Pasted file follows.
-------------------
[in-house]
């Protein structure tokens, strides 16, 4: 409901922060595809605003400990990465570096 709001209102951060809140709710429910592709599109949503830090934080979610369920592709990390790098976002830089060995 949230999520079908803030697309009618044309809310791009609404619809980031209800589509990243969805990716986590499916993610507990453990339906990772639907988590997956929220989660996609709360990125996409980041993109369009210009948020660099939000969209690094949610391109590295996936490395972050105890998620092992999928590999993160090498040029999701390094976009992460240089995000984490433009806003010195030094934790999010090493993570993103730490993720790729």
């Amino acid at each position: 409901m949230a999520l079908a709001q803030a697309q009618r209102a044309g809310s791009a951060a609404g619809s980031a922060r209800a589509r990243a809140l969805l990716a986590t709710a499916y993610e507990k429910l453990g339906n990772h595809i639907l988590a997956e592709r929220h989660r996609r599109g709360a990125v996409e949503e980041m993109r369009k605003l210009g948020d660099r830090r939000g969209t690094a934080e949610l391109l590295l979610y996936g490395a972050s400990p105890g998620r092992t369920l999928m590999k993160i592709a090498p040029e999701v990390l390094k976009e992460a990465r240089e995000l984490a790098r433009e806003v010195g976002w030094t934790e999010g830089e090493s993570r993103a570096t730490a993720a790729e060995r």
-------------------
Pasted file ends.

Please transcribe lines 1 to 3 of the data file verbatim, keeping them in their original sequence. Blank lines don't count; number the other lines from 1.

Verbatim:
[in-house]
């Protein structure tokens, strides 16, 4: 409901922060595809605003400990990465570096 709001209102951060809140709710429910592709599109949503830090934080979610369920592709990390790098976002830089060995 949230999520079908803030697309009618044309809310791009609404619809980031209800589509990243969805990716986590499916993610507990453990339906990772639907988590997956929220989660996609709360990125996409980041993109369009210009948020660099939000969209690094949610391109590295996936490395972050105890998620092992999928590999993160090498040029999701390094976009992460240089995000984490433009806003010195030094934790999010090493993570993103730490993720790729």
């Amino acid at each position: 409901m949230a999520l079908a709001q803030a697309q009618r209102a044309g809310s791009a951060a609404g619809s980031a922060r209800a589509r990243a809140l969805l990716a986590t709710a499916y993610e507990k429910l453990g339906n990772h595809i639907l988590a997956e592709r929220h989660r996609r599109g709360a990125v996409e949503e980041m993109r369009k605003l210009g948020d660099r830090r939000g969209t690094a934080e949610l391109l590295l979610y996936g490395a972050s400990p105890g998620r092992t369920l999928m590999k993160i592709a090498p040029e999701v990390l390094k976009e992460a990465r240089e995000l984490a790098r433009e806003v010195g976002w030094t934790e999010g830089e090493s993570r993103a570096t730490a993720a790729e060995r």